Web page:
Carolina Away to Support Incoming Students in Transition to College Life
View of South Building on Polk Place on the campus of the University of North Carolina at Chapel Hill (Photo by Johnny Andrews/UNC-Chapel Hill)
This fall, Carolina’s incoming first-year and transfer students will have the opportunity to participate in Carolina Away, a new remote learning program designed specifically for the coronavirus pandemic.
The program will allow students to take courses entirely online and participate in remote small-group experiences with classmates, faculty and staff through a digital-first framework. It is specifically designed to support Carolina’s newest students in their transition to college life, even from afar.
“Carolina Away is really a program to optimize the digital learning experience for incoming Carolina students,” said Rudi Colloredo-Mansfeld, the senior associate dean for social sciences and global programs in the College of Arts & Sciences, and also serves as the academic director for Carolina Away. “It is really tailored to help students launch their college career, gain real progress on the path of study they want to take and to feel like they belong to this place, to give them a community.”
While Carolina Away students won’t be physically on campus this fall, they will still have virtual access to essential campus resources like the UNC Writing Center, Learning Center and academic advising to help them succeed.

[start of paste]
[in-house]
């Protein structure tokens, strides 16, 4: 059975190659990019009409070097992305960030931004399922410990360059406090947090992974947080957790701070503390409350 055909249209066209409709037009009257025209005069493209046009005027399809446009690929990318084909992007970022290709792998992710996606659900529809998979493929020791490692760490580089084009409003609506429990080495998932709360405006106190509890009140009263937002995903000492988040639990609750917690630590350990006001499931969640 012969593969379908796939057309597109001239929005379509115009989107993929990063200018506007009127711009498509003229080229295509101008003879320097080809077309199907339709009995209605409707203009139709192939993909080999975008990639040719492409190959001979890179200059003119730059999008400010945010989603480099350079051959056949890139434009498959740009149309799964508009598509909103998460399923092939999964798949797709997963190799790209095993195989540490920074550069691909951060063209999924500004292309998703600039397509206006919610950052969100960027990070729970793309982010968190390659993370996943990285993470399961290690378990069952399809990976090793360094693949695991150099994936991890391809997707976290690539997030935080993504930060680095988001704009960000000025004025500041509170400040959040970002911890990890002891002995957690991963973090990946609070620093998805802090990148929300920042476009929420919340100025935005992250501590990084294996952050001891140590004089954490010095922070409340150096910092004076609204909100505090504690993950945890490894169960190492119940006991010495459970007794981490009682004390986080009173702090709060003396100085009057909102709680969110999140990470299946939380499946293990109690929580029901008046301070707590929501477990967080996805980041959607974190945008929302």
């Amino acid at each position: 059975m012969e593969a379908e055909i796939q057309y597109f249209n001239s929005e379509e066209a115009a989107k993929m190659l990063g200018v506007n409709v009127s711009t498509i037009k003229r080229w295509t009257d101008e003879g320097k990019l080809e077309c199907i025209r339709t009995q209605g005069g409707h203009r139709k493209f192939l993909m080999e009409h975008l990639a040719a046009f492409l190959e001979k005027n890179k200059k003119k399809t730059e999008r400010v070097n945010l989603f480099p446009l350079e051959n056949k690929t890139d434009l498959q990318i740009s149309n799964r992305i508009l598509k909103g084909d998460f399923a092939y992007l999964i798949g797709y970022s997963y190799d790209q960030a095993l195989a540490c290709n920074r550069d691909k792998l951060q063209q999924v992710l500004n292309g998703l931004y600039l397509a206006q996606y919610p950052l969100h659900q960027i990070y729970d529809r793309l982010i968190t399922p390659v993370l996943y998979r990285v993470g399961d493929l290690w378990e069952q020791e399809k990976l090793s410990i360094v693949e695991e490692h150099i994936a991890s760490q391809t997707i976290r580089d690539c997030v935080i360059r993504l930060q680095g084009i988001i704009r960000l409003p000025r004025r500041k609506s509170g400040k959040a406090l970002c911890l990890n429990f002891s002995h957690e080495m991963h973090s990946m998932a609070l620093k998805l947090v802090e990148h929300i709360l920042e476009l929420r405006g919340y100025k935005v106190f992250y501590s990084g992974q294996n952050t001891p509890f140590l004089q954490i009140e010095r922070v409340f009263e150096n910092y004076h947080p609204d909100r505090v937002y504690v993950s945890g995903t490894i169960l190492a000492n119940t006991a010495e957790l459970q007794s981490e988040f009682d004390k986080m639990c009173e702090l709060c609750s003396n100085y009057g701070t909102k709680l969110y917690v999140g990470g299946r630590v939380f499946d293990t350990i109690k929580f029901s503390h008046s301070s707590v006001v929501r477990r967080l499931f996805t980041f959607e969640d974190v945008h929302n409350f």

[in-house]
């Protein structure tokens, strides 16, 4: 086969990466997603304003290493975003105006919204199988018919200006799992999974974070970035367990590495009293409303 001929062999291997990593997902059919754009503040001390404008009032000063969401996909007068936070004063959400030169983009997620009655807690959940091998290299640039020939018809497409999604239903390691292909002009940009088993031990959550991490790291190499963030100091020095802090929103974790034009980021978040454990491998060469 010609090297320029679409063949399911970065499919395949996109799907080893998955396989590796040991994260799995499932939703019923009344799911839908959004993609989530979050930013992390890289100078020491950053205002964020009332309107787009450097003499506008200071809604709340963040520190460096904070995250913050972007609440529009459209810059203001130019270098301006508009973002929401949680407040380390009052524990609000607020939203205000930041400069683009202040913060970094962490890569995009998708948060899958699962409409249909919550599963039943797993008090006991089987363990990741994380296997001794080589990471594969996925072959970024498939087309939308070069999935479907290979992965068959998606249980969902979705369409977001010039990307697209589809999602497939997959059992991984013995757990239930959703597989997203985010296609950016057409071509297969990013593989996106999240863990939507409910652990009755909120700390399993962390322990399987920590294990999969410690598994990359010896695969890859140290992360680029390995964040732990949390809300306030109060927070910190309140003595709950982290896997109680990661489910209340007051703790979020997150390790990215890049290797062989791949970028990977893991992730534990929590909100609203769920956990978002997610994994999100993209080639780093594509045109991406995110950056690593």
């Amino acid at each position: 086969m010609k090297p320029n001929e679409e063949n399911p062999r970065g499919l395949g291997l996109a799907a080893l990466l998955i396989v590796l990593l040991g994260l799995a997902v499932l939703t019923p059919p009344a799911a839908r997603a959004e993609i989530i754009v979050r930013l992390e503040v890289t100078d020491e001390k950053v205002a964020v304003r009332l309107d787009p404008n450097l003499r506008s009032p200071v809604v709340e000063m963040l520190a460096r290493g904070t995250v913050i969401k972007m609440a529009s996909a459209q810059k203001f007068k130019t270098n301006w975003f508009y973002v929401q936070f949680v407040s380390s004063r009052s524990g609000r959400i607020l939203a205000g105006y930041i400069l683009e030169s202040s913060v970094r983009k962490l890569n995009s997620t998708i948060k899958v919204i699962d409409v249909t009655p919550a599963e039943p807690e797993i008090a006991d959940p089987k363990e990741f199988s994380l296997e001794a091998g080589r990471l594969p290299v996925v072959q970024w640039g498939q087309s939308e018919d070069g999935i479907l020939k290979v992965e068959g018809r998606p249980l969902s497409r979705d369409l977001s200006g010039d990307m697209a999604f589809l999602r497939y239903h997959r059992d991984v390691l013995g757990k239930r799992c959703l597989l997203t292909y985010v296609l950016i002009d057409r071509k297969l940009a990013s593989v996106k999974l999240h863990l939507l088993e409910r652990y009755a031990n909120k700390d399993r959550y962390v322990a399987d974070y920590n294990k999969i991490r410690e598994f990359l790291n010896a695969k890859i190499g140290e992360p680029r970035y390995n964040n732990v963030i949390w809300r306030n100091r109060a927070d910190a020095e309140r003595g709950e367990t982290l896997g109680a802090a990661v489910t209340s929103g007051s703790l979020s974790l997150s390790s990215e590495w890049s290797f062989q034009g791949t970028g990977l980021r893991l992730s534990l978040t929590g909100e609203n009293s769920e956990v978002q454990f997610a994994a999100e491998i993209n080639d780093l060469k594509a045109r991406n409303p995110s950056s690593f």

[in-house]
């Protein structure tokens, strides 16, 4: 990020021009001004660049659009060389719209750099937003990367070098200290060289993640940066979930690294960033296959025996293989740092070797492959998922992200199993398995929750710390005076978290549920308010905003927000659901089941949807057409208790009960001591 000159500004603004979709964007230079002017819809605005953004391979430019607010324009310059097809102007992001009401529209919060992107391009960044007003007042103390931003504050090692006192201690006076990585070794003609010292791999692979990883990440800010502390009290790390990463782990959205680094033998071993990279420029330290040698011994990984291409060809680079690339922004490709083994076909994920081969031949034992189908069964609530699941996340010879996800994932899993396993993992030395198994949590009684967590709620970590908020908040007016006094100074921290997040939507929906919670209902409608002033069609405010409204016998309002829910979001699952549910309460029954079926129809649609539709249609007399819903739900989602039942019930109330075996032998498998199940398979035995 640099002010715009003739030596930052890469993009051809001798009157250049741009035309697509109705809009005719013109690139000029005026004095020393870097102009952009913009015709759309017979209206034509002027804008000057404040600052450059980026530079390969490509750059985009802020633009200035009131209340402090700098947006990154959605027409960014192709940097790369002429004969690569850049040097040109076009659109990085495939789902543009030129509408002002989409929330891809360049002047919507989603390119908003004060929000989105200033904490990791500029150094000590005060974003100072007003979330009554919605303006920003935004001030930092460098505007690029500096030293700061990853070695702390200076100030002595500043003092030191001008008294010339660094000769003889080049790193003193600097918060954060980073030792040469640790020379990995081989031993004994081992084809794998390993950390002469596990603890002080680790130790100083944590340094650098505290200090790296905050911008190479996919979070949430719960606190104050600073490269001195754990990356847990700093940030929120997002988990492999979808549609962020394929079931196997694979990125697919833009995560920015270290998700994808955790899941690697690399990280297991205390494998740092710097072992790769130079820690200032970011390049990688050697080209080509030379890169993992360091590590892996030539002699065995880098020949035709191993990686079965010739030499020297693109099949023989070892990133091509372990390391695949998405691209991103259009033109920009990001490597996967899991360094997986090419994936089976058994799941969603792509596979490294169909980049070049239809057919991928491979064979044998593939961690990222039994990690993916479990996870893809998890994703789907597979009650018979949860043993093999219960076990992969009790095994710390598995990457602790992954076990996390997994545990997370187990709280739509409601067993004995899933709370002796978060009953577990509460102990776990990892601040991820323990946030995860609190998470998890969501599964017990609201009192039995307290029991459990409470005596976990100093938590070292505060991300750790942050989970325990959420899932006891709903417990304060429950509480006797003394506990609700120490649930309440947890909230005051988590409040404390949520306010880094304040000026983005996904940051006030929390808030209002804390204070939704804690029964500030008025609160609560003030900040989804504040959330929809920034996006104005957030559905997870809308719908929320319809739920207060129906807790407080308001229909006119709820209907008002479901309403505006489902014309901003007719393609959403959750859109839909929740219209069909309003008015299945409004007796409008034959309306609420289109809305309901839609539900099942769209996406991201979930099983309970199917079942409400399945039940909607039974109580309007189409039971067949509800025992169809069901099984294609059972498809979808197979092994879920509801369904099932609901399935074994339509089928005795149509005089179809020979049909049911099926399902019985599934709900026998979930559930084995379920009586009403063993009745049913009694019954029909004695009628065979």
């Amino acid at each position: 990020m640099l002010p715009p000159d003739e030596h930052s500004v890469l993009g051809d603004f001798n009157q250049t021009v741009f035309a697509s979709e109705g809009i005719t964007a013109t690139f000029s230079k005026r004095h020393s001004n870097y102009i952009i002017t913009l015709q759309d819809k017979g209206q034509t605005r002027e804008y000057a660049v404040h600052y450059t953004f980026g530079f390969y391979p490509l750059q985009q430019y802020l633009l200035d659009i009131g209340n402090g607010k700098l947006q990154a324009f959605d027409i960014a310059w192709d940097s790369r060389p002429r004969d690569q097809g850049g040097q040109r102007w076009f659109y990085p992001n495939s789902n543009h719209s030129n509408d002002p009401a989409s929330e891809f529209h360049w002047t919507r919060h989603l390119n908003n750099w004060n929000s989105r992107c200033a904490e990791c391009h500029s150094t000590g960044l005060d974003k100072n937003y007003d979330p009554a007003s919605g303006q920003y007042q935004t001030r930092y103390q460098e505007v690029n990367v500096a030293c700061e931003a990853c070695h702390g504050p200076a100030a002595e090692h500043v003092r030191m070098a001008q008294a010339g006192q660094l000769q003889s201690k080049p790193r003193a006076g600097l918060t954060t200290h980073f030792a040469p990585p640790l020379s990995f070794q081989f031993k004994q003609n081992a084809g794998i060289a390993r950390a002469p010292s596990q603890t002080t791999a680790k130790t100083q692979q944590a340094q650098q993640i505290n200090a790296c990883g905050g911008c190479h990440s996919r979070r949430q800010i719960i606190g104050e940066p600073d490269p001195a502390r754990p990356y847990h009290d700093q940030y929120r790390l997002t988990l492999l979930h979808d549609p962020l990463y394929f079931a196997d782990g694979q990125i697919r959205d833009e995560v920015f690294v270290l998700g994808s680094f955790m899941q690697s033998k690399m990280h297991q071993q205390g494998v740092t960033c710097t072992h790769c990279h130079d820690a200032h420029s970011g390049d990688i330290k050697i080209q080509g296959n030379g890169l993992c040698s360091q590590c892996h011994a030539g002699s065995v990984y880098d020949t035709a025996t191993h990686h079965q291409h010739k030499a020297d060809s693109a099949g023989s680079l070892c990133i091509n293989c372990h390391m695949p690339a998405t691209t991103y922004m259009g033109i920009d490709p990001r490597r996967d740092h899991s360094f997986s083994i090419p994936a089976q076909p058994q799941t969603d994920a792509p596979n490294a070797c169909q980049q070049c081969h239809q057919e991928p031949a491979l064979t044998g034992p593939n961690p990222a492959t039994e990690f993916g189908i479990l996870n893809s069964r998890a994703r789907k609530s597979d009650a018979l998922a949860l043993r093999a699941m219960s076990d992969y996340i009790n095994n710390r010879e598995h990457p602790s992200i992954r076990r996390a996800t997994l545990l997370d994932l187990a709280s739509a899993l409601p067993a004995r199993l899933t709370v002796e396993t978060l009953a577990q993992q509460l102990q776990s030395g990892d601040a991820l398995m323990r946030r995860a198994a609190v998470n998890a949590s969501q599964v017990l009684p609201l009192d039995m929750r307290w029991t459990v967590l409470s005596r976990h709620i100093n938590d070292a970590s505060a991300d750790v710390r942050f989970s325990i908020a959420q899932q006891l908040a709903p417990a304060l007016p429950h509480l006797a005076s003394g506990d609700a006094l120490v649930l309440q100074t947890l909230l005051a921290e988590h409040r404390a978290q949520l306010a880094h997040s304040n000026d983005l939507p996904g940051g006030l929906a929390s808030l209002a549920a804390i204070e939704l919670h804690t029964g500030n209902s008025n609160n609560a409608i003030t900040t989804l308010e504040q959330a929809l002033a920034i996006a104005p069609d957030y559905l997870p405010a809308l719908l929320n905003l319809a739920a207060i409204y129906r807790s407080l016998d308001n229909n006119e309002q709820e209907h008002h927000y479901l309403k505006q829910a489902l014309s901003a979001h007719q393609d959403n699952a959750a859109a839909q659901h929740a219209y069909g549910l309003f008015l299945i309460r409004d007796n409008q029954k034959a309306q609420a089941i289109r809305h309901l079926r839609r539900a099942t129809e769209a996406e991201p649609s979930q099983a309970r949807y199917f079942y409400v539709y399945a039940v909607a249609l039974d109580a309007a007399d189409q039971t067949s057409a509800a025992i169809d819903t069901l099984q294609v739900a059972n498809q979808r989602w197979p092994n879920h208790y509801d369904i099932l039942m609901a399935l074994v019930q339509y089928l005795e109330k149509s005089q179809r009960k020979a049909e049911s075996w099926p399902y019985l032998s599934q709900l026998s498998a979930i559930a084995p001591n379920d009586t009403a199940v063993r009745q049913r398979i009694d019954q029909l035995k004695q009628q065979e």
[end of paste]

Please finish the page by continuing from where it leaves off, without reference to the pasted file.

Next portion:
“We have really pursued a new vision for advising, in which advisors start from the very beginning working with students’ ideas and goals they have for their studies, and for the advisors to understand those and help students frame the choices they can make from there,” Colloredo-Mansfeld said.
A main component of the Carolina Away experience is “COVID Investigations,” a series of 12 one-credit hour courses that will explore the coronavirus pandemic’s impact through various academic disciplines in the College of Arts & Sciences. All Carolina Away students are required to take a COVID Investigations course, in addition to their other remote learning classes.
“It is a series that really takes a front and center [look at] how remarkable it is to be starting college this year, this fall, in the middle of a pandemic,” Colloredo-Mansfeld said. “Our students are going to have their college career and, in fact, their lives, shaped by this, and we really wanted to bring together a very interesting set of classes that will allow students to make sense of this moment.”
The courses will be taught by teams of graduate teaching fellows and Carolina faculty and will explore topics such as data science and the COVID-19 pandemic and race, equity and disease. Some courses will feature guest lecturers, such as leading data scientists from around the world and regional musicians.
Colloredo-Mansfeld hopes that the COVID Investigations courses, as well as the Carolina Away program as a whole, will foster a sense of community among Carolina Away students and provide them with a unique and memorable experience to begin their time at Carolina.
“I hope they get excited about what they’re going to do next at Carolina, and I hope that they gain a group of allies and friends to connect with when they step onto this campus,” Colloredo-Mansfield said. “I hope that this becomes a touchstone experience for these students.”